Reflecting and Cicadas
The cry of cicadas
Sinks into the rocks.
This seventeen-syllable haiku was written by Basho (1644- 94), who was a poet and thinker of the first rank.
When first I came to Toronto in 1970, I was 25 years old. If I had seen that poem then, I would not have appreciated the feelings and emotions that Basho was expressing. In fact, in my ignorance, I might have thought “Ok, cicadas, stillness, but how does the cry sink into the rock?
You know cicadas lay eggs that lay dormant for up to 17 years, then they emerge, usually in the fall to trill that unmistakable chorus late each autumn evening. This is truly
a marvel, an astonishing event that we often ignore or take for granted.
Later, at age 45, when I converted to Buddhism and the Toronto Buddhist Church, I would have looked at this poem differently. I was middle-aged, in a comfortable corporate job, I had a nice family and home. Life was good. But as the saying goes, “life can turn on a dime.” Later that same year, I was terminated from my vice-president job. My wife and I then purchased a small business. That poem, at that time, would have seemed frivolous. I was too caught up in my troubles and solutions to them. Thankfully, The TBC provided a place of refuge, a place where I could regain my faith in the community and the goodness of people.
Later, at age 53, I was elected president of the TBC. Wow! What an experience that was. My wife and I were still running our small business so I was up at 5 AM Monday through Friday and attending TBC board meetings at night. That poem, at that age, still seemed to be something distant, something I could not relate to.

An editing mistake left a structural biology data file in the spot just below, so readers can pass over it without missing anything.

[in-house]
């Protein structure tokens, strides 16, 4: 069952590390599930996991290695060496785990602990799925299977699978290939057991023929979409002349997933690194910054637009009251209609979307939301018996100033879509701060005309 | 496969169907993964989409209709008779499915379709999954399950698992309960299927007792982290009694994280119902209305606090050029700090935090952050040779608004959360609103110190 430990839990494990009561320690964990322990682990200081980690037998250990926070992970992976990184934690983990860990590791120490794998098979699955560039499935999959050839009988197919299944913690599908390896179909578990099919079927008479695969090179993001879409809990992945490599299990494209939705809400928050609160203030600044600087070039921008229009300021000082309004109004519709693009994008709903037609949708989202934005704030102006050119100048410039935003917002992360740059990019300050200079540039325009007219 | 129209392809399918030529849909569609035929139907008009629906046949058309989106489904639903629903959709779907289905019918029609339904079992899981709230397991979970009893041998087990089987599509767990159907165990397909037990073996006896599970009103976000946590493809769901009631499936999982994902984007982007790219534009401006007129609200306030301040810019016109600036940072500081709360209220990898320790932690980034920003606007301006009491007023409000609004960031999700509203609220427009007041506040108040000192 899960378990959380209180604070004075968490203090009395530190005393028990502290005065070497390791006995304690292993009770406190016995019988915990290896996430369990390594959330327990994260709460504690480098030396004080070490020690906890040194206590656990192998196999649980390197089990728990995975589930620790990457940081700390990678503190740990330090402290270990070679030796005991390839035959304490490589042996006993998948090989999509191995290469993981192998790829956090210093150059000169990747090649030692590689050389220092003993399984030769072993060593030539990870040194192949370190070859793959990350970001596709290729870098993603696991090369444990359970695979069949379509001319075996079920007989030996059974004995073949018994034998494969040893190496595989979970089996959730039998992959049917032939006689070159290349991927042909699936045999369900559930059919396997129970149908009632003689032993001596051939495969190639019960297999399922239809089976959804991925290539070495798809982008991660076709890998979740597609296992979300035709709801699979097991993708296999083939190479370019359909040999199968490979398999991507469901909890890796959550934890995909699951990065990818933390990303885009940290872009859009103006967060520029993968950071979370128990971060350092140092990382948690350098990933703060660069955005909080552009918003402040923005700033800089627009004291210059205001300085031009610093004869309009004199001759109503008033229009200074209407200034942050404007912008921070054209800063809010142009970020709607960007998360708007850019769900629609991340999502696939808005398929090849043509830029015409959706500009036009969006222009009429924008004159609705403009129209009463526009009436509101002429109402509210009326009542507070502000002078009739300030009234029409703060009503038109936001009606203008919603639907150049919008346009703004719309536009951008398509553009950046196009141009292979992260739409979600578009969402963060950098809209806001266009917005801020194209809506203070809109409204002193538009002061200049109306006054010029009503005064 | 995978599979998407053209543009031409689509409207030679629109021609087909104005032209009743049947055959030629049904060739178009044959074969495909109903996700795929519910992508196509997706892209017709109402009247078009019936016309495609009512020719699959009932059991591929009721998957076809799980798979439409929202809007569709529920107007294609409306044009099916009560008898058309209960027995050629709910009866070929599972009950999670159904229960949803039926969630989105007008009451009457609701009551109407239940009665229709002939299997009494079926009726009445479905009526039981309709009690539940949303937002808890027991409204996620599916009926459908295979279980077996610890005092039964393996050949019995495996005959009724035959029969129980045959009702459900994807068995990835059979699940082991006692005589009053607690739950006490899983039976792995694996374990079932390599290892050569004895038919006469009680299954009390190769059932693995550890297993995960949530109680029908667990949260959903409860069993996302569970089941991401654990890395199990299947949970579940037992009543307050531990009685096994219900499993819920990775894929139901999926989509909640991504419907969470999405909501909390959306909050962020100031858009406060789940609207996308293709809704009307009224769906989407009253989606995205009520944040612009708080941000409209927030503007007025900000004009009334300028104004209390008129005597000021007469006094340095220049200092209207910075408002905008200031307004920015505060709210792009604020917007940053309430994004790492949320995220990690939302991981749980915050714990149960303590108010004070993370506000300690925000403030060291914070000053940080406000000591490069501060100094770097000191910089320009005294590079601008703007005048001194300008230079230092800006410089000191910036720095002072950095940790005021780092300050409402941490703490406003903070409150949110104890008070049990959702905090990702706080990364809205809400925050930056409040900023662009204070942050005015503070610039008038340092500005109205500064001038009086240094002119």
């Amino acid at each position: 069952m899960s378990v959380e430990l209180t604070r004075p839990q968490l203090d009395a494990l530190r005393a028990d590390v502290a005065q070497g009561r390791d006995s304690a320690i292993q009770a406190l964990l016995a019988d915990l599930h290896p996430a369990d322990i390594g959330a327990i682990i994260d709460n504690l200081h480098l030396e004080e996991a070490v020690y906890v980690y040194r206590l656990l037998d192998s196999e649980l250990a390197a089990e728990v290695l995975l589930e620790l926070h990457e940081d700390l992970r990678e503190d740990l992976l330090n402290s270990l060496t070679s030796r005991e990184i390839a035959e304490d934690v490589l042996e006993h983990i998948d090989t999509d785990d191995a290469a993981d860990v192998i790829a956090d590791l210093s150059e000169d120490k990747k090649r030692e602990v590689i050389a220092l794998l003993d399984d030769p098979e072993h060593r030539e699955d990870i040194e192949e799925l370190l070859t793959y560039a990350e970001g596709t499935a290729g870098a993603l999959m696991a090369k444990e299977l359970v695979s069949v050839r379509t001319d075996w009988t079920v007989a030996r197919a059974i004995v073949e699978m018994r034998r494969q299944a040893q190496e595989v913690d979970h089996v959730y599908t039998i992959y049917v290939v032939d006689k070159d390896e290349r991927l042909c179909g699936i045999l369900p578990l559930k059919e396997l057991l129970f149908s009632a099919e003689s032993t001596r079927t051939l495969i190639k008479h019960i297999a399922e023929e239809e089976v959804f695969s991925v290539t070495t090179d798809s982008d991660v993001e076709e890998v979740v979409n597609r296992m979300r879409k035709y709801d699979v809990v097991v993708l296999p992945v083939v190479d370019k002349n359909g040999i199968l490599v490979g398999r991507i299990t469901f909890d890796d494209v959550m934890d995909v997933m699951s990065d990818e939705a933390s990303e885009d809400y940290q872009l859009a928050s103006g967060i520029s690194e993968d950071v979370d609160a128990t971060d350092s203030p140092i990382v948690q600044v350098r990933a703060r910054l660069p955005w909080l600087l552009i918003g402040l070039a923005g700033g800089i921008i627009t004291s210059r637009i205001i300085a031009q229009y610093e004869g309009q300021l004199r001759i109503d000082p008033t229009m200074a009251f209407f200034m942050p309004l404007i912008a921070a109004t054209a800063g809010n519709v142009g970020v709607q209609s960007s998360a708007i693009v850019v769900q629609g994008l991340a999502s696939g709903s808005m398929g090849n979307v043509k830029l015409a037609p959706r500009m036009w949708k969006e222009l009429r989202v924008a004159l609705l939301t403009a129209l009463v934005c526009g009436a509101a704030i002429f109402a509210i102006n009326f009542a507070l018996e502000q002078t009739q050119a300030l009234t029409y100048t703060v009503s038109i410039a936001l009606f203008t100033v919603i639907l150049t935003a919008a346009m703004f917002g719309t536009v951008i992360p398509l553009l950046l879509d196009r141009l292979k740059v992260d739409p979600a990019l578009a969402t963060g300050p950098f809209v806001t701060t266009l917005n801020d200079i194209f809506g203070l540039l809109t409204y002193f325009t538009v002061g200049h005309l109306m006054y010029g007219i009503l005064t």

The call of cicadas
Sinks into the rocks
At age 25, I was bold, cocky. I was sure of myself and the world around me. At age 45, my world as I knew it had fallenapartandIwaspickingupthepieces.Youknow,until stuff like that happens, we do not know the strength within ourselves. The TBC helped me through that difficult time and I am eternally grateful. At age 53, wow, the challenges of being a TBC president. It was tough, with a lot of sleepless nights but with the help of some great people at the Temple, we made it through and achieved some success.
The cry of cicadas Sinks into the rocks.
Upon reflection now at age 77, I finally have realized that the rock is me. When I was young, I read the poem as if I was outside of it. I felt no emotion. Even later in middle age I had no emotional response to this poem. The true meaning escaped me.
Now I realize that stillness is when I can reflect upon past events and appreciate the good and the bad. “The cry of the cicadas” is none other than the voice of Amida calling to me when I take the time to listen. I am the rock and at last, at long last, I am hearing the cicadas. How grateful I am!
Namu Amida Butsu. Namu Amida Butsu, Namu Amida Butsu.